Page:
How Turkey’s Earthquake Affected the Agriculture and Meals Safety

How Turkey’s Earthquake Affected the Agriculture and Meals Safety



With the end of the search and rescue efforts after the earthquake, debris removal work started and is continuing rapidly. Apart from separating the large amount of debris and introducing the usable materials back into the economy, it is important to dump the remaining waste in suitable places in such a way as not to harm people’s and animals’ health, nature, the environment, and agriculture, and not to prevent rainwater reaching groundwater. In this direction, the work is carried out meticulously under the supervision of the Ministry of Environment, Urbanization and Climate Change and under the coordination of the local governorships.

Immediately after the earthquake, all aid, including international aid, was at the highest level and even more than needed. It is anticipated that this aid, especially the aid by the public, non-governmental organizations, and the international community, will decrease over time and will not be continuous, and therefore the mechanisms have been established to store the surpluses and use them over time. However, in terms of the region’s and the country’s food security, it is important that agricultural activities in the region are carried out without interruption and that the functionality of the food value chain is ensured in a sustainable manner. Consequently, it is necessary for farmers to be present in the fields to take care of the winter plantings on time and to start the farming in the spring period so as to rebuild the deteriorated food value chain.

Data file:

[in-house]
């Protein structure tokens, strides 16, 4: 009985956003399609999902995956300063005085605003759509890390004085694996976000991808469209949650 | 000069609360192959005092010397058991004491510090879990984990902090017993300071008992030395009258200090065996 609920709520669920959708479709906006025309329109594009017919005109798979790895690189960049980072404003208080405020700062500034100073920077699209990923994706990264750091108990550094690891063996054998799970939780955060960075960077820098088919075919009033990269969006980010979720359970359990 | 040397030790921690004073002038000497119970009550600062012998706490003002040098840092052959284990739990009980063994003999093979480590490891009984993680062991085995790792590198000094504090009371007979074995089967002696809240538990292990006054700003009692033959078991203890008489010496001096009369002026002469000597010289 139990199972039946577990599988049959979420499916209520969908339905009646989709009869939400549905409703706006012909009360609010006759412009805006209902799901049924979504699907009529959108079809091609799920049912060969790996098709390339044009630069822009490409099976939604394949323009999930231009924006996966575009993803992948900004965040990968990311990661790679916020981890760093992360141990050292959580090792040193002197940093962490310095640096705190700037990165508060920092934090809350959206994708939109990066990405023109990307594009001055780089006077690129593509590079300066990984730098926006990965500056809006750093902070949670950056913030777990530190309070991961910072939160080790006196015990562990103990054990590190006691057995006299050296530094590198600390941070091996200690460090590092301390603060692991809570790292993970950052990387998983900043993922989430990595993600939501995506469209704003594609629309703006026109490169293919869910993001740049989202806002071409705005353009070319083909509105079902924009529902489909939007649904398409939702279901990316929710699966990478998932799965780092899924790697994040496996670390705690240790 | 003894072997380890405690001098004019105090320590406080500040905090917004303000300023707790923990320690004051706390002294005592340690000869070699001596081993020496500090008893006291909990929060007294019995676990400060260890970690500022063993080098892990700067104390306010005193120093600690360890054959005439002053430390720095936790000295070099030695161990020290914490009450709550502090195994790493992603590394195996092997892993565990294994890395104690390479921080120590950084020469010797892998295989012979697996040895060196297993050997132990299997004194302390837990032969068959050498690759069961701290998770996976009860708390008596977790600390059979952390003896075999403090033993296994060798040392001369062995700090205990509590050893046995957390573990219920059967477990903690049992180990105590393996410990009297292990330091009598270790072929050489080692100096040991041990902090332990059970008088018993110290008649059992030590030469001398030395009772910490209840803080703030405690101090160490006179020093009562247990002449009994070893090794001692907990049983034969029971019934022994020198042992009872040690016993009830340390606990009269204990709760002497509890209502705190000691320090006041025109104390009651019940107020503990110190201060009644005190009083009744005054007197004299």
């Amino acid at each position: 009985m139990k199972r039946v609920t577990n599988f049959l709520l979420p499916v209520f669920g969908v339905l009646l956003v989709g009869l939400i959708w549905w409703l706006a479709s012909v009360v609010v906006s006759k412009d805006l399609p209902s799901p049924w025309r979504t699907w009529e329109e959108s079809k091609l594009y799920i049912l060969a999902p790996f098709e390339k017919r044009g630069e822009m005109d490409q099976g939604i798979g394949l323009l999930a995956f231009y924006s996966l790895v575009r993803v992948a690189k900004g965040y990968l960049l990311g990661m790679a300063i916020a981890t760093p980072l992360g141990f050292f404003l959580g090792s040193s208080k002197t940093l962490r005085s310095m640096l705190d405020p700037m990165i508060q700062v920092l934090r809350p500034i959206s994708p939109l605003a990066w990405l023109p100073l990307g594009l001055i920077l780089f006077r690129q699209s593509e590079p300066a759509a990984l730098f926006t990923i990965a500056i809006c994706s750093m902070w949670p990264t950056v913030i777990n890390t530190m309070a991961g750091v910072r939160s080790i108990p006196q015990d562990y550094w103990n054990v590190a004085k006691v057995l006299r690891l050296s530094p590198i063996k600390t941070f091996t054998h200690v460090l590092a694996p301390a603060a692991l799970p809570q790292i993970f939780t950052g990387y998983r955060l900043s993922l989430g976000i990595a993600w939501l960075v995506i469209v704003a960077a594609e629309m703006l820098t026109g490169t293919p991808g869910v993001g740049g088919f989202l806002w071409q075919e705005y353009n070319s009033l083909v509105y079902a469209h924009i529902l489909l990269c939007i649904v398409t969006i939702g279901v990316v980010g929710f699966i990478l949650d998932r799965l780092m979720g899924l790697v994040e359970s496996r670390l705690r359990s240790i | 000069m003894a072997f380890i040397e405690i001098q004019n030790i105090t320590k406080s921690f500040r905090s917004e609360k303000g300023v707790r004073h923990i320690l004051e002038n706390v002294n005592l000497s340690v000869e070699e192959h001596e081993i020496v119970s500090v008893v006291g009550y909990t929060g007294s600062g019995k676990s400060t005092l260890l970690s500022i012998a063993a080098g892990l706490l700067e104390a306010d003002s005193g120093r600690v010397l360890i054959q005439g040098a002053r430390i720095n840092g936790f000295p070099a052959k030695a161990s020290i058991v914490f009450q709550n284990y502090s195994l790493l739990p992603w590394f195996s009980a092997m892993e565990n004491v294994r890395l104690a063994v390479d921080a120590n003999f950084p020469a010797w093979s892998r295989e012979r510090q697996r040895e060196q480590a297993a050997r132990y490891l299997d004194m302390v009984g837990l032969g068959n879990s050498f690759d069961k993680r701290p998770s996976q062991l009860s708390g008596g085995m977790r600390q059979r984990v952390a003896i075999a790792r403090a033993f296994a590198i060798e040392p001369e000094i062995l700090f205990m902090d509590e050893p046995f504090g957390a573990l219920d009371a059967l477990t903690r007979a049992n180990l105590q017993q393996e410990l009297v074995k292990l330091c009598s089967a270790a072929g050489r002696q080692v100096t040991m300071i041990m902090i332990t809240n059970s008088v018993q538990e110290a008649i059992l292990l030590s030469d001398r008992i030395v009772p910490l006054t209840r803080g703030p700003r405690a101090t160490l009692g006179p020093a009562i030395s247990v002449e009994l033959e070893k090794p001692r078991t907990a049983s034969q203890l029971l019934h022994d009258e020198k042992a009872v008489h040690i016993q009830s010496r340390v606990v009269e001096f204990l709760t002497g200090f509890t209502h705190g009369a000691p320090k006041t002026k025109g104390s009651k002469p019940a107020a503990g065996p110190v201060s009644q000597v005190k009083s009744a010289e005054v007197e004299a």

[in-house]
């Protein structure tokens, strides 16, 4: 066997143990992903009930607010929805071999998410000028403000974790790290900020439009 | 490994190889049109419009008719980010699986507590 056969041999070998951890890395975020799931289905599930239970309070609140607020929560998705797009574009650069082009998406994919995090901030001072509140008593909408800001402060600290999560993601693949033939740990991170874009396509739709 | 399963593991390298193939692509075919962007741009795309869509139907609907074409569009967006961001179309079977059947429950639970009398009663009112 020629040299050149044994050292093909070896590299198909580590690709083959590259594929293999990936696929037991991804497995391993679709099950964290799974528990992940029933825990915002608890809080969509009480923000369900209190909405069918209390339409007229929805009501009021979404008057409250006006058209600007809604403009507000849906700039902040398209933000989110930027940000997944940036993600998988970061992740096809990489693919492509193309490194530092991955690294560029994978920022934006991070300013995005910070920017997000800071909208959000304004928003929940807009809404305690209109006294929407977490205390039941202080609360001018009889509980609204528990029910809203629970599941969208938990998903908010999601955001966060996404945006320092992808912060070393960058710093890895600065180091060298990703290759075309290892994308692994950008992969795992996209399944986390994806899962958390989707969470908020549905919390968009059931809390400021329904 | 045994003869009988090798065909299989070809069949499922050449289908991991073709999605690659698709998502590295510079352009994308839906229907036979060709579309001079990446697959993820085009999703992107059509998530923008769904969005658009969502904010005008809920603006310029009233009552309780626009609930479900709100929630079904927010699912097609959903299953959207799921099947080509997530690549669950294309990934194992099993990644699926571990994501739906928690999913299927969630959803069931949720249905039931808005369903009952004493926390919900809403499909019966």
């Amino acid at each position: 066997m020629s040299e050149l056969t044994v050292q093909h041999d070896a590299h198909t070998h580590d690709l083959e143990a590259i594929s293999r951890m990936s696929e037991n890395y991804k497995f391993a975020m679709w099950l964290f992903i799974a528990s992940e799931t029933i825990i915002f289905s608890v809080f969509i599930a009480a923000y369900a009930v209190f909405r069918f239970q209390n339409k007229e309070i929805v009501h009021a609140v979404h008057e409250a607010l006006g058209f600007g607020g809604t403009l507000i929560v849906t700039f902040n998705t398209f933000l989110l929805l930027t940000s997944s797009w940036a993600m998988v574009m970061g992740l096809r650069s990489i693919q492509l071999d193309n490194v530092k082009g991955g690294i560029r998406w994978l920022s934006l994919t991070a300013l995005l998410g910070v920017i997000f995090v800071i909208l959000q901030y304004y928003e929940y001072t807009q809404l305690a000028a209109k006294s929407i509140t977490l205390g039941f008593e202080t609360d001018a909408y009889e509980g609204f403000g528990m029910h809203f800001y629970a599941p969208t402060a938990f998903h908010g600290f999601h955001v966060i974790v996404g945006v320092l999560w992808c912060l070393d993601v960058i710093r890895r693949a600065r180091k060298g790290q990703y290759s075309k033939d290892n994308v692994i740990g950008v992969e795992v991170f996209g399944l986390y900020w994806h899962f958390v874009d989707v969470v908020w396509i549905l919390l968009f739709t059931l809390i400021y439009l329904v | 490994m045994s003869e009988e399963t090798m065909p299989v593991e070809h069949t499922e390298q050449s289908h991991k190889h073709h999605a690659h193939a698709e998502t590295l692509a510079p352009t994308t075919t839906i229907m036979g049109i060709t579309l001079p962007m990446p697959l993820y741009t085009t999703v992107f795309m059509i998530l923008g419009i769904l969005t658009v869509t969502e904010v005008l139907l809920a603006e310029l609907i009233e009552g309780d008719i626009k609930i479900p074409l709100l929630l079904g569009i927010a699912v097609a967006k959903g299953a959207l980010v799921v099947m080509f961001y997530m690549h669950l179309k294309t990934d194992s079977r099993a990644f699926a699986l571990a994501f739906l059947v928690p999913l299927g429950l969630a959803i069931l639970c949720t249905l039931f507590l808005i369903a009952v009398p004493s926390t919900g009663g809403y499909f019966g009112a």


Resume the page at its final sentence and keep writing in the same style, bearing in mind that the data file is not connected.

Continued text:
Some of the farmers engaged in agricultural activities lost their lives in the earthquake, and some migrated from the region due to the lack of suitable living conditions and the trauma caused by the earthquake. In addition to providing minimum living conditions, especially in the countryside, to prevent migration and help rapid returns, the working conditions must be improved urgently by eliminating the deficiencies in the tractors, tools, and production inputs required for agricultural production. Thus, while trying to meet the need for shelter and food within the framework of general aid, it was declared that the Ministry of Agriculture and Forestry and related institutions would provide additional agricultural support. It is essential that this aid and support continue until the conditions return to normal.

There is a saying in Turkish that goes, “One misfortune is better than a thousand pieces of advice.” It is necessary to form and implement more effective policies in order to improve the living and working conditions in rural areas of the earthquake zone and nationwide by learning lessons from the earthquake that occurred in the mid-south of Anatolia. Further rural development efforts, which will improve the situation of not only those engaged in agriculture, but all rural residents, are urgently needed for better food security and for reducing the population and settlement density in cities.

Thus, “rural transformation,” which can be the rural equivalent of urban transformation, will reduce the settlement pressure on agricultural lands around cities and contribute to the reduction of losses caused by earthquakes in both cities and rural areas. Countries with similar earthquake risk, rural settlement pattern, and building stock as Turkey would stand to benefit immensely from learning from the “Earthquake of the century.”


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